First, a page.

This is the generation that was born, or grew out of infancy, after Kashmir’s insurgency erupted in 1990. In Curfewed Nights, an acclaimed account of growing up through the years of strife in Kashmir, Basharat Peer talks about boys moved to join the militancy by impulses that they could not quite describe, of a generation that learnt the basic alphabet by rolling strange and alien words off their tongues, such as “frisking, crackdown, bunker, search, identity card, arrest and torture”.

Basharat’s book has gained prominence after a U.S. edition was published in 2010. India has had access to Basharat’s work at least two years before the U.S. edition was published. Yet the truths that it documents – of torture, human shields, and families traumatised by their children’s political impulses to join the insurgency – have remained a message that the “establishment” has simply failed to grasp.

For most of India, it has seemed beyond strange to hear slogans of azaadi resonating through the long weeks of street protests in the valley last year. It has been emotionally troubling – for some, deeply offensive -- to view wall graffiti in all parts of Kashmir, ordering India out with all the baggage that it has brought along. What possibly could be the meaning of these battle cries, which for those weeks of turbulence were on every Kashmiri’s lips?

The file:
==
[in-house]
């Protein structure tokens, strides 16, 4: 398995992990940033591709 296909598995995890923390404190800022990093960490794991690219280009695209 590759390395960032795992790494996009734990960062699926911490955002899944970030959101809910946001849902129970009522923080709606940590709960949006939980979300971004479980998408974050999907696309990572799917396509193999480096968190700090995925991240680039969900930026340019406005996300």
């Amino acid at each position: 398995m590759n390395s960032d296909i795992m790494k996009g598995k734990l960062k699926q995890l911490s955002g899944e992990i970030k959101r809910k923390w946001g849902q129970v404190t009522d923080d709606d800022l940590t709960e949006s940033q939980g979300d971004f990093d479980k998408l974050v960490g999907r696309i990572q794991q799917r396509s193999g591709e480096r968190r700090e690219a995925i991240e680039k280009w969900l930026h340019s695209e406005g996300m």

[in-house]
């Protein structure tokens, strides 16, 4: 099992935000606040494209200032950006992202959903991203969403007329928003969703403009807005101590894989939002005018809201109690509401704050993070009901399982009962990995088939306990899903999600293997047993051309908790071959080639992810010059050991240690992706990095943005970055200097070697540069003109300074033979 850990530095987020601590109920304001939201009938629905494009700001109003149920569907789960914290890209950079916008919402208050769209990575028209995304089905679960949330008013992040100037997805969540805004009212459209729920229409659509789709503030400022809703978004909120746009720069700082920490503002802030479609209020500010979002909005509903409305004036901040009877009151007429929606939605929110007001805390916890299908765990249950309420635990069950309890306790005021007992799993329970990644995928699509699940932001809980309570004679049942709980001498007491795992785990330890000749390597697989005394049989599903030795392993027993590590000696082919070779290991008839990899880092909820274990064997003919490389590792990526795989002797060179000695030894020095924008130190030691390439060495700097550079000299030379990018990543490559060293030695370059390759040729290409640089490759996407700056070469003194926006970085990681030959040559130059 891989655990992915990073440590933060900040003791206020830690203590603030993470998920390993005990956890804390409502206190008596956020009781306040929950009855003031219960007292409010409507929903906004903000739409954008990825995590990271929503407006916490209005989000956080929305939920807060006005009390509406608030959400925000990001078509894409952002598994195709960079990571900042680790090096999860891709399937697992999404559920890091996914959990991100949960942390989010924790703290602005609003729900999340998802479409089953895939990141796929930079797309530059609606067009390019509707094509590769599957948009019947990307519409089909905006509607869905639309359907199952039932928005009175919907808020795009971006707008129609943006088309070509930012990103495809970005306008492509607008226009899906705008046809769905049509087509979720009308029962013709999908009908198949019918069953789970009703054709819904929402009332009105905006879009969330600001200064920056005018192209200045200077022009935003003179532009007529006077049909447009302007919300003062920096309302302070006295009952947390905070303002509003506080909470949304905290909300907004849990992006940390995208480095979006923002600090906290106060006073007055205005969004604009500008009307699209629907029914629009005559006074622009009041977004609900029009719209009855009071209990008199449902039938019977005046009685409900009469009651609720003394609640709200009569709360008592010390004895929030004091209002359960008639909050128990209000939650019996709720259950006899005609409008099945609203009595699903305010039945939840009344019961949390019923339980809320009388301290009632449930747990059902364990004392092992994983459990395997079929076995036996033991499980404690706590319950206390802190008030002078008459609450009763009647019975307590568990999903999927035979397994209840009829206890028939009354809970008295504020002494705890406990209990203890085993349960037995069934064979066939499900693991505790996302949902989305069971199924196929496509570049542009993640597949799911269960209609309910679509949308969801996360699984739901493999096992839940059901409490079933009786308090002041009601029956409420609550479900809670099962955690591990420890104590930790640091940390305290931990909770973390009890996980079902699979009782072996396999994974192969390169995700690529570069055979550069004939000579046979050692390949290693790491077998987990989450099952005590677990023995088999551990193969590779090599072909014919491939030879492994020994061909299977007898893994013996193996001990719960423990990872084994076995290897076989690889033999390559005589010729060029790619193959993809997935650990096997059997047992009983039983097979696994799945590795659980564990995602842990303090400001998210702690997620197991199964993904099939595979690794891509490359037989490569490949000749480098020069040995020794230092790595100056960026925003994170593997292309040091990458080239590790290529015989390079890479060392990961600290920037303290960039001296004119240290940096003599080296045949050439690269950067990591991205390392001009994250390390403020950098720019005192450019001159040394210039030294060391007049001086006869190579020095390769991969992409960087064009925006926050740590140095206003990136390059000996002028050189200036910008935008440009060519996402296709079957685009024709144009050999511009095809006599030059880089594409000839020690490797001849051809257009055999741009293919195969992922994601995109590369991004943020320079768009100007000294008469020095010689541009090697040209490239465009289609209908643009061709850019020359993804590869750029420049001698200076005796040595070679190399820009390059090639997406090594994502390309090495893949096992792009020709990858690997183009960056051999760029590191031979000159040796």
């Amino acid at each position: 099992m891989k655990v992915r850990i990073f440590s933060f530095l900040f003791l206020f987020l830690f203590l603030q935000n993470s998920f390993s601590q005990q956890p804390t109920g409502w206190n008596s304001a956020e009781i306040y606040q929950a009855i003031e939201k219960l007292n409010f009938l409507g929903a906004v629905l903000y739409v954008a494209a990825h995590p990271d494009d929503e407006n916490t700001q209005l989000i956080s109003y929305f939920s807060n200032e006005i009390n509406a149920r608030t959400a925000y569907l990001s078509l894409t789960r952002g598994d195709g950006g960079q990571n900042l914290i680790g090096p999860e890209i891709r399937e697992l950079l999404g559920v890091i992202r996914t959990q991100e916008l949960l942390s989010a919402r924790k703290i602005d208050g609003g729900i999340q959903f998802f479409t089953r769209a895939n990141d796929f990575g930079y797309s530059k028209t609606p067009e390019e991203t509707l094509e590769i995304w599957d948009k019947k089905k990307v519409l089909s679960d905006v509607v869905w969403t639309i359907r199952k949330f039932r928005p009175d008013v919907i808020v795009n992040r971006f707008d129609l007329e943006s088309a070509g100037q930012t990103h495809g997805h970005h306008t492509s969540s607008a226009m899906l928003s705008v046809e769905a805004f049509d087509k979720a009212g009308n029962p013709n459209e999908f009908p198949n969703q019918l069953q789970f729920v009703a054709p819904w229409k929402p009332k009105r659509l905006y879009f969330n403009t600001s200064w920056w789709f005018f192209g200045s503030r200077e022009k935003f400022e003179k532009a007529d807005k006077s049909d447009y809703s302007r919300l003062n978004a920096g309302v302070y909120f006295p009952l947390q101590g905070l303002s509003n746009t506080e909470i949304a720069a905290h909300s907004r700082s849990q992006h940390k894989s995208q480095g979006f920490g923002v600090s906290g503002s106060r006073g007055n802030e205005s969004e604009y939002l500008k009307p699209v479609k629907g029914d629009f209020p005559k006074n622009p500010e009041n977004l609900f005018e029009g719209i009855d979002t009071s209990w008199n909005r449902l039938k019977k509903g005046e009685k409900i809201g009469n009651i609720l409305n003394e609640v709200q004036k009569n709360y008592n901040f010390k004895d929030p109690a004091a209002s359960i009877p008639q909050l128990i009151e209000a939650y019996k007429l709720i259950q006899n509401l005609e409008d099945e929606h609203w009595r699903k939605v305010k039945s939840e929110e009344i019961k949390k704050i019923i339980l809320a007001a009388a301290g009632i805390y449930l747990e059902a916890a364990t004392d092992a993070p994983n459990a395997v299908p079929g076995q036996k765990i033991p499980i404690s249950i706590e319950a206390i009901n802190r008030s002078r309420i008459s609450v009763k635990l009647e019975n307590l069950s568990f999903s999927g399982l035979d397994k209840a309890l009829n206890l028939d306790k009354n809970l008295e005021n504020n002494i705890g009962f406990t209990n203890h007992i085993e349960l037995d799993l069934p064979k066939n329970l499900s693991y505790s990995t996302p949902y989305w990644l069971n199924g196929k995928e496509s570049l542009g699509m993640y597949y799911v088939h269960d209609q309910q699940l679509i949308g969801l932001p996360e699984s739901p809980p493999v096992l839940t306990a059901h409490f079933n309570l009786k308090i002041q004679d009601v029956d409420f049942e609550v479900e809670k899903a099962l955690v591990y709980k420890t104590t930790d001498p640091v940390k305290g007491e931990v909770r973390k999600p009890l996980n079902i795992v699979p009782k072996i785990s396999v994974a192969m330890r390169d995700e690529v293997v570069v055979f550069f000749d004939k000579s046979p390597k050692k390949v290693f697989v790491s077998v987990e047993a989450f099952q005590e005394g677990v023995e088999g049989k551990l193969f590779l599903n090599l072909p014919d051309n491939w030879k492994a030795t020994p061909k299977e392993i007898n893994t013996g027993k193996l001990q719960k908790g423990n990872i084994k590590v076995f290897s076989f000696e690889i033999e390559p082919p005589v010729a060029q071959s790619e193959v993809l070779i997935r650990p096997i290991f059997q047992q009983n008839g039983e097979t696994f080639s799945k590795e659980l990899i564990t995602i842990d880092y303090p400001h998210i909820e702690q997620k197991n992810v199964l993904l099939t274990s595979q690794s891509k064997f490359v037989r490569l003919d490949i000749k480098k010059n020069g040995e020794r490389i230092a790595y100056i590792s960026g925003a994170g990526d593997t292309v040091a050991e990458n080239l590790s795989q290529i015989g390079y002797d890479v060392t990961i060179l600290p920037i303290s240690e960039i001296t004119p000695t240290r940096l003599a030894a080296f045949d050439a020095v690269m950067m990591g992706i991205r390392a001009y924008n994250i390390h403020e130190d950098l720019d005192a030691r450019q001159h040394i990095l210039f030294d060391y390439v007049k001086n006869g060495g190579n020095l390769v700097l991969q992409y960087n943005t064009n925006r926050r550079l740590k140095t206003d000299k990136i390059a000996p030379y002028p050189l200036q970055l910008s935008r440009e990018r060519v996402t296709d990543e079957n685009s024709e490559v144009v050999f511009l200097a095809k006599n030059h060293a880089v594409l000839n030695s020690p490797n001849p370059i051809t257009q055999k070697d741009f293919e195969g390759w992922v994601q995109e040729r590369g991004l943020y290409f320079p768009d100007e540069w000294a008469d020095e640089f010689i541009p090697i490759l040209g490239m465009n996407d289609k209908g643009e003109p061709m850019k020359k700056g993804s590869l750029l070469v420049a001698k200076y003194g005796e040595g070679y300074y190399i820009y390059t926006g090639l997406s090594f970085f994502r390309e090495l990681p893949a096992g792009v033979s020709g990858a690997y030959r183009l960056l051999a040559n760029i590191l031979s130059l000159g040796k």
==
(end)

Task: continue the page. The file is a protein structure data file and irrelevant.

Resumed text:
Beyond the sheer implausibility of an azaadi demand, it is in the perception of most Indian citizens, beyond permissible political sloganeering to seek a breakup of what they consider the sacred topography of the nation. This is a land that was retrieved from colonial oppression, secured from planned balkanisation and built up as a homeland where all could live under a constitutional order. To permit the people of Kashmir to pursue their dream of azaadi would be to begin the rapid unravelling of the nation state, with constitutional governance collapsing and life reduced to a state of anarchy.

Late in October last year, a day-long conference was held in the national capital under a banner proclaiming azaadi as the only way forward in Kashmir. Lost in the din that ensued and repeated demands that the more prominent participants in the conference be booked for sedition, was any effort to engage with the issues raised in day-long discussions that were for the most part, conducted in a tone of rational civility.